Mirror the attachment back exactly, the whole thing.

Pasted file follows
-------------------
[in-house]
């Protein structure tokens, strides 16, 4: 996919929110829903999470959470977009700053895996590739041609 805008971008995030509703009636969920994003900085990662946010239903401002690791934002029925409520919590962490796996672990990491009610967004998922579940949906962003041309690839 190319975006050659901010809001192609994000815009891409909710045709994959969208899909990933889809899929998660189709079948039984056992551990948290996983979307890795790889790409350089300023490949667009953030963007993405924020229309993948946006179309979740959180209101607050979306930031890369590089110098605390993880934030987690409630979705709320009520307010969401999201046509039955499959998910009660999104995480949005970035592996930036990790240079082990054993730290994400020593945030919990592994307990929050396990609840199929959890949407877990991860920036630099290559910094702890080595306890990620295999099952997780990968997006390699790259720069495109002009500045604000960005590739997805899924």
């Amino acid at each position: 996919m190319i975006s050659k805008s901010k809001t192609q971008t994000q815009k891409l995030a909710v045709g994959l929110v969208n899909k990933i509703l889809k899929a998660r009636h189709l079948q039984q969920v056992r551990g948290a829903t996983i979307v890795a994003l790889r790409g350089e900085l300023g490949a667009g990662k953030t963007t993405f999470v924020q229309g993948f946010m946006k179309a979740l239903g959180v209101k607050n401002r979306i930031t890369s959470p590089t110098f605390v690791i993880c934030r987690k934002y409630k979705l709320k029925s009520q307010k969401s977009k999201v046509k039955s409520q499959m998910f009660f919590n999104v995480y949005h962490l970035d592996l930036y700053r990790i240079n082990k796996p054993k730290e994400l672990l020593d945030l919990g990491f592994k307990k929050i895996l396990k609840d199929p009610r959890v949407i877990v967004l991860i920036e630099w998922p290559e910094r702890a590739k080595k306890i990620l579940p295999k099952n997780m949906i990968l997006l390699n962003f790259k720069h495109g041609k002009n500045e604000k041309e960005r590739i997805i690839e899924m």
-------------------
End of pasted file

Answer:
[in-house]
């Protein structure tokens, strides 16, 4: 996919929110829903999470959470977009700053895996590739041609 805008971008995030509703009636969920994003900085990662946010239903401002690791934002029925409520919590962490796996672990990491009610967004998922579940949906962003041309690839 190319975006050659901010809001192609994000815009891409909710045709994959969208899909990933889809899929998660189709079948039984056992551990948290996983979307890795790889790409350089300023490949667009953030963007993405924020229309993948946006179309979740959180209101607050979306930031890369590089110098605390993880934030987690409630979705709320009520307010969401999201046509039955499959998910009660999104995480949005970035592996930036990790240079082990054993730290994400020593945030919990592994307990929050396990609840199929959890949407877990991860920036630099290559910094702890080595306890990620295999099952997780990968997006390699790259720069495109002009500045604000960005590739997805899924």
């Amino acid at each position: 996919m190319i975006s050659k805008s901010k809001t192609q971008t994000q815009k891409l995030a909710v045709g994959l929110v969208n899909k990933i509703l889809k899929a998660r009636h189709l079948q039984q969920v056992r551990g948290a829903t996983i979307v890795a994003l790889r790409g350089e900085l300023g490949a667009g990662k953030t963007t993405f999470v924020q229309g993948f946010m946006k179309a979740l239903g959180v209101k607050n401002r979306i930031t890369s959470p590089t110098f605390v690791i993880c934030r987690k934002y409630k979705l709320k029925s009520q307010k969401s977009k999201v046509k039955s409520q499959m998910f009660f919590n999104v995480y949005h962490l970035d592996l930036y700053r990790i240079n082990k796996p054993k730290e994400l672990l020593d945030l919990g990491f592994k307990k929050i895996l396990k609840d199929p009610r959890v949407i877990v967004l991860i920036e630099w998922p290559e910094r702890a590739k080595k306890i990620l579940p295999k099952n997780m949906i990968l997006l390699n962003f790259k720069h495109g041609k002009n500045e604000k041309e960005r590739i997805i690839e899924m």